Has Brexit influenced other European elections and the rise of populism?

What we are seeing across Europe is the failure of social democracy. That’s really worrying, because social democracy is part of the bedrock of how democracy functions in Europe and those parties are incredibly weak. We’ve talked about Labour who are just terminally divided and weak in terms of their power even though people are liking their policies, and you saw a collapse to under 6% of the social democrats in the Dutch elections, as well as in the French presidential elections earlier this month. That’s not only disastrous for them but also quite concerning for the political system. In terms of the populist far-right, they have been consistent for the past 10-15 years and don’t seem to be increasing that much, except in the Austrian presidential elections where the far-right candidate got almost 50% of the votes. Otherwise there seem to be about 25% of people across Europe who are either racists or nationalists or are just fearful and see that strong leadership as a response to globalisation.

In terms of Brexit’s impact on the rest of Europe, according to the polls support for the EU went up in most countries, because people have seen that Brexit has been disastrous. We’re not even quite aware yet of how the vote was won and the role that was played by propaganda – manipulative psychological propaganda, using social media. It was a strange campaign; I’ve never been in one where people were so psychologically disturbed and aggressive. It’s something we’ve really got to stop because it’s completely distorting outcomes and undermining democracy.

What would you say is at stake in this election, and how decisive will the outcome be for Britain’s future given that the incoming government will steer and oversee the Brexit negotiations?

It is the most important election of my lifetime. It’s not just about Brexit itself, it’s about the way the Tories have decided to play Brexit. They’ve used Brexit as a power grab for the far-right in the Tory party, whether it’s about destroying the regulations that have protected us for 40 years, or whether it’s about, for example, stopping proportional representation to the London Assembly, or cutting benefits for old people. They’re using Brexit and the big lead they’ve got in the opinion polls to put a load of appalling stuff in their manifesto that in normal times they could never win on. It’s very disturbing. Okay, the Tories have been going for 200 years serving the class interest, through ruthlessness and efficiency. But in this case, I think it’s quite an egregious example of using power in a way you know will not serve the interests of most people, and you know is not what most people want. Theresa May is using a particular situation with Brexit to harness and exercise that power in a way that’s essentially undemocratic, because her party will do things that most people don’t want and that will damage most people. Only 24% of people want hard Brexit. People in this city will lose their jobs, people are emailing me having nervous breakdowns about Brexit – all of that destruction will be carried through by the Tories who are exploiting the fact that Brexit has really undermined Labour and that Jeremy Corbyn [leader of the Labour Party] is unpopular with middle of the road voters. That makes it a very significant election; it’s not just significant in terms of policy, but in terms of the way it’s going to change our democracy and very much undermine democratic life in this country. I think our response to that has to be one of resistance. We have a political system based on government and opposition, but we have to go beyond just opposition.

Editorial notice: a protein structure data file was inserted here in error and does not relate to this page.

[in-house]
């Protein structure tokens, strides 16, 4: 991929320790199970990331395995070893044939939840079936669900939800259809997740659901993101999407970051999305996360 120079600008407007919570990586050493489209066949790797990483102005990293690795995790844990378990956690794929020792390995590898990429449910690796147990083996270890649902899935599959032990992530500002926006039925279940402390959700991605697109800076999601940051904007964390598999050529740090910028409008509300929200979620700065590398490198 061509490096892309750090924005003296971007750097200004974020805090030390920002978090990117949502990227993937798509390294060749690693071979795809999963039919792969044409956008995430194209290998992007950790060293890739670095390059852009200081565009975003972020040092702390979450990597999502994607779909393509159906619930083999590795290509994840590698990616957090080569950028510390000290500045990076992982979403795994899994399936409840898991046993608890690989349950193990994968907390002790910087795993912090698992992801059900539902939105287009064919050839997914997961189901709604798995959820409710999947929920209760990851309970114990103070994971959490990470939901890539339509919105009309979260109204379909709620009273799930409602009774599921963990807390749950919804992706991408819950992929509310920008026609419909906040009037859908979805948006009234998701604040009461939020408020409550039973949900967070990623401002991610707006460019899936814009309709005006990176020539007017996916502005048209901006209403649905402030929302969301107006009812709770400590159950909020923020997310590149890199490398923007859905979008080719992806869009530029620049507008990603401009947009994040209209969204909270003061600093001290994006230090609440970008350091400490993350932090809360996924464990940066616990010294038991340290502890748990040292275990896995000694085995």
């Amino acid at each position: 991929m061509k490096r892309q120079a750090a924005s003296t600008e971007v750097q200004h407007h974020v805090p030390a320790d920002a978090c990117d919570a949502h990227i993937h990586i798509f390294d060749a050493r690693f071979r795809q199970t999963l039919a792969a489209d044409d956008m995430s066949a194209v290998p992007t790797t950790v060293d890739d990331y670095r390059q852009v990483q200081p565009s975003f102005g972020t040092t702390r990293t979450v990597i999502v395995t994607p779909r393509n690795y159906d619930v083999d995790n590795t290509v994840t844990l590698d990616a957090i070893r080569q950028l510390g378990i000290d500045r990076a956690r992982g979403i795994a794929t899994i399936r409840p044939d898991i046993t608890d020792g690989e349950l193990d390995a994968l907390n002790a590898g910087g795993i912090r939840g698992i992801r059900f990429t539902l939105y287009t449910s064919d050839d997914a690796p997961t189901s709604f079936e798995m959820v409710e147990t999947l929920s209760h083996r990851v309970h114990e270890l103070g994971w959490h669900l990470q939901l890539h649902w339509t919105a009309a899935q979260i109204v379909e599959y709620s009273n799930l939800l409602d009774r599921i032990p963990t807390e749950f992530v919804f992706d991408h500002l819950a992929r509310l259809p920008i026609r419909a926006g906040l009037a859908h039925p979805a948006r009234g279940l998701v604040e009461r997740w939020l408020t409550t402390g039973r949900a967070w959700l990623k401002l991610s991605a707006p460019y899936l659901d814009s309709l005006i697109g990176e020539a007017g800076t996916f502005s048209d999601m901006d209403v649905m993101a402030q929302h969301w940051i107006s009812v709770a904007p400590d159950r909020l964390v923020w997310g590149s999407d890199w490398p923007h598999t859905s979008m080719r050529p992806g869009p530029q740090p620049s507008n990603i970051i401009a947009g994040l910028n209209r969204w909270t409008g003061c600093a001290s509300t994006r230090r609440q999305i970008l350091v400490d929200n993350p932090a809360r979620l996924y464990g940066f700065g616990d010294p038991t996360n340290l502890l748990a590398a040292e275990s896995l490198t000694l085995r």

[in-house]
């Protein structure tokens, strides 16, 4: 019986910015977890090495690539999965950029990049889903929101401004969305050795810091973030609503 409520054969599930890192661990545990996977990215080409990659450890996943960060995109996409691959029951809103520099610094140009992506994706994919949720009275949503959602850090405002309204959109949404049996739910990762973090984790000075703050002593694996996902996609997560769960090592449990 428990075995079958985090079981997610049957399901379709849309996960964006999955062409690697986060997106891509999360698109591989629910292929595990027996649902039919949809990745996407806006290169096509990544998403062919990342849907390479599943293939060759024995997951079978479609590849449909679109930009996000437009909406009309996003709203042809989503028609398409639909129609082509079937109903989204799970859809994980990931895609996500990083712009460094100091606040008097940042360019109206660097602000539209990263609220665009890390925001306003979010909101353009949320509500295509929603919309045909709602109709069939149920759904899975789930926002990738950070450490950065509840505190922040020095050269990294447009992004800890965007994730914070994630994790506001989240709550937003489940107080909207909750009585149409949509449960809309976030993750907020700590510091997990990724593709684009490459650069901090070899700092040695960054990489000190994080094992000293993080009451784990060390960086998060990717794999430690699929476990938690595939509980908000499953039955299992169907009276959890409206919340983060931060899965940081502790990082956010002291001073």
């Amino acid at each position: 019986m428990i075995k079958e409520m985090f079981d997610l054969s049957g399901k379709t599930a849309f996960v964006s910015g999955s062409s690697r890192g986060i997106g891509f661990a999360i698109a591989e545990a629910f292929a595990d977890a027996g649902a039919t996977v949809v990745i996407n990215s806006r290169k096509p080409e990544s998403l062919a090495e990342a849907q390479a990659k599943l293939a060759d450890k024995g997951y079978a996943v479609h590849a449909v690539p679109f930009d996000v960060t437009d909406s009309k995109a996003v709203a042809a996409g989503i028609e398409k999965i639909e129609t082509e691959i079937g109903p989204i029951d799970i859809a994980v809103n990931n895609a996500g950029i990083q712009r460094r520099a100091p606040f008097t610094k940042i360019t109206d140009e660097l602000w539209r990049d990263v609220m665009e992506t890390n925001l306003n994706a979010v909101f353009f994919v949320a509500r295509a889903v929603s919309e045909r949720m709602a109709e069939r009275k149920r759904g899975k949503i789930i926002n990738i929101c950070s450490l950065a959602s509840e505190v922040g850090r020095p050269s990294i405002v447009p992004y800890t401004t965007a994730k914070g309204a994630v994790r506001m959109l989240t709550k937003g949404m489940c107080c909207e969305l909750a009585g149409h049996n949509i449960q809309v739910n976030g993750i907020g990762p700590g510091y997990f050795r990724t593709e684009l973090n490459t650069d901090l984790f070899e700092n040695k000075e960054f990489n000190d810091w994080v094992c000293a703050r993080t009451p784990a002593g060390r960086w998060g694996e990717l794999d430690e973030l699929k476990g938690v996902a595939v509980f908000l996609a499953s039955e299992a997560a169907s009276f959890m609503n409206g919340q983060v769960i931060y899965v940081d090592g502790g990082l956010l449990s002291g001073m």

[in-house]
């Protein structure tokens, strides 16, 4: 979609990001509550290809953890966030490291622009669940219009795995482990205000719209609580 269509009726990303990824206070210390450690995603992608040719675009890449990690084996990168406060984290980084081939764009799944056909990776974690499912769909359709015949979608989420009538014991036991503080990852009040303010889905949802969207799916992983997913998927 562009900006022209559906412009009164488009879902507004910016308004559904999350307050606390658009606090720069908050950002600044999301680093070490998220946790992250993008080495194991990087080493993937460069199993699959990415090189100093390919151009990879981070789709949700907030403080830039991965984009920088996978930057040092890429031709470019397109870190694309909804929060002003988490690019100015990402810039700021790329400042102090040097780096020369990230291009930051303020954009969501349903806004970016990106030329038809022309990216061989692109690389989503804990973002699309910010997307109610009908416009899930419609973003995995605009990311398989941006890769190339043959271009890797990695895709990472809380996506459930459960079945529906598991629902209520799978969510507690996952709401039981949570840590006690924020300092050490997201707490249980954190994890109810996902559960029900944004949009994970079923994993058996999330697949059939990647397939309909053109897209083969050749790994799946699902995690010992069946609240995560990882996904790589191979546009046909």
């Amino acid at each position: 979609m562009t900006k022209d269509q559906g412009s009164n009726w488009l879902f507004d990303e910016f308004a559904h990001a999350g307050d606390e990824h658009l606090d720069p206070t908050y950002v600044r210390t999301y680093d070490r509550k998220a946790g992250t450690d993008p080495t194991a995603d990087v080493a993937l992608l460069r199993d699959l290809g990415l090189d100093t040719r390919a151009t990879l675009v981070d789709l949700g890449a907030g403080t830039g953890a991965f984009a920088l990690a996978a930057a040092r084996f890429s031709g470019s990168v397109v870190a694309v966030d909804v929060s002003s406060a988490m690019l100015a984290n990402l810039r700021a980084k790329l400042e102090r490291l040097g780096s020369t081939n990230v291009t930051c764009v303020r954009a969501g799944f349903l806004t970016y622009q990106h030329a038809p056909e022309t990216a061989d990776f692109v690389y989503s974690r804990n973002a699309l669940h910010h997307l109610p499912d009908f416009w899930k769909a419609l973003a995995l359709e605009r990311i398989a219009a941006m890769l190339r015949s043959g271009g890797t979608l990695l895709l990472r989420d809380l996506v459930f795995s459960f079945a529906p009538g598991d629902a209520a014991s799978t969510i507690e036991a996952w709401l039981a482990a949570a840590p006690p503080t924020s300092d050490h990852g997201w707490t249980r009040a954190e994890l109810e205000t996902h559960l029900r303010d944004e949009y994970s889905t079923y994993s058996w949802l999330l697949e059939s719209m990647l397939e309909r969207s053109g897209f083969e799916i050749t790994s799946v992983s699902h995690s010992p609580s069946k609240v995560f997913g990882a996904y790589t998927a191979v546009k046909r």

We have to have resistance, in a city like Bristol we have to have cooperation on resistance between our great cities, all of which will be represented by Labour yet we have to find alternative sources of power. We have to be more like the French basically in terms of our electoral system, because ours hasn’t represented us well for a long time, but after this election, it will be a tiny minority who are served by the government and the rest of us have to organise and cooperate to stop them destroying the country, destroying our lives. I believe we can do that. I think we’re heading for some kind of constitutional crisis because all our issues here are constitutional issues effectively at the end of the day. If we had a written constitution, we wouldn’t have had such a messy risky referendum and if we hadn’t had a government and opposition system, Labour’s weakness wouldn’t have been so damaging, and if we’d had a strong second chamber that was democratically elected, there would have been some more significant opposition to the Tory Brexit and so on. The weaknesses of our democracy have been revealed and that’s another place we have to focus our energies in the times ahead. It’s going to be interesting times.